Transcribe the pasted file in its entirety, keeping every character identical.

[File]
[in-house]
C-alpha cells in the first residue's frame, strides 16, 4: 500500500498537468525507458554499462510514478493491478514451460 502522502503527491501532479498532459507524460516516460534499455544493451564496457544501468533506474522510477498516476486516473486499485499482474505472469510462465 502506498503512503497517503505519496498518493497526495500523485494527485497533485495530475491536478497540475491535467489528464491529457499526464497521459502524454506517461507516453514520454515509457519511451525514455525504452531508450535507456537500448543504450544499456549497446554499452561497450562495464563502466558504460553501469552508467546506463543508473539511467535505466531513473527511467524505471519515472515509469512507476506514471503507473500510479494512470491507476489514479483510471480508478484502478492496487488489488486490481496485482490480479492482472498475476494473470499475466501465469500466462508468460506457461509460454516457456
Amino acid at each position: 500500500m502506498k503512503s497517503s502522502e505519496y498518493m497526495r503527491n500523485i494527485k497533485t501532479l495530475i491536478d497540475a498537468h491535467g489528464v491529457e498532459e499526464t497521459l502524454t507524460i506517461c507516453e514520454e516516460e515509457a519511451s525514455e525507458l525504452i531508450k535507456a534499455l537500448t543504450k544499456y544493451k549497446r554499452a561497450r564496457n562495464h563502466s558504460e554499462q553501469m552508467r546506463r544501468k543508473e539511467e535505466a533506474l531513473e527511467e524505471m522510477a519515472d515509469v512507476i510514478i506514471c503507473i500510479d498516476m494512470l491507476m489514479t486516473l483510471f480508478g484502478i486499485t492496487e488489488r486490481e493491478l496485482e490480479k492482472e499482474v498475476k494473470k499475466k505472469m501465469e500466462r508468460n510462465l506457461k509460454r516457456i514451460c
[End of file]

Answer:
[in-house]
C-alpha cells in the first residue's frame, strides 16, 4: 500500500498537468525507458554499462510514478493491478514451460 502522502503527491501532479498532459507524460516516460534499455544493451564496457544501468533506474522510477498516476486516473486499485499482474505472469510462465 502506498503512503497517503505519496498518493497526495500523485494527485497533485495530475491536478497540475491535467489528464491529457499526464497521459502524454506517461507516453514520454515509457519511451525514455525504452531508450535507456537500448543504450544499456549497446554499452561497450562495464563502466558504460553501469552508467546506463543508473539511467535505466531513473527511467524505471519515472515509469512507476506514471503507473500510479494512470491507476489514479483510471480508478484502478492496487488489488486490481496485482490480479492482472498475476494473470499475466501465469500466462508468460506457461509460454516457456
Amino acid at each position: 500500500m502506498k503512503s497517503s502522502e505519496y498518493m497526495r503527491n500523485i494527485k497533485t501532479l495530475i491536478d497540475a498537468h491535467g489528464v491529457e498532459e499526464t497521459l502524454t507524460i506517461c507516453e514520454e516516460e515509457a519511451s525514455e525507458l525504452i531508450k535507456a534499455l537500448t543504450k544499456y544493451k549497446r554499452a561497450r564496457n562495464h563502466s558504460e554499462q553501469m552508467r546506463r544501468k543508473e539511467e535505466a533506474l531513473e527511467e524505471m522510477a519515472d515509469v512507476i510514478i506514471c503507473i500510479d498516476m494512470l491507476m489514479t486516473l483510471f480508478g484502478i486499485t492496487e488489488r486490481e493491478l496485482e490480479k492482472e499482474v498475476k494473470k499475466k505472469m501465469e500466462r508468460n510462465l506457461k509460454r516457456i514451460c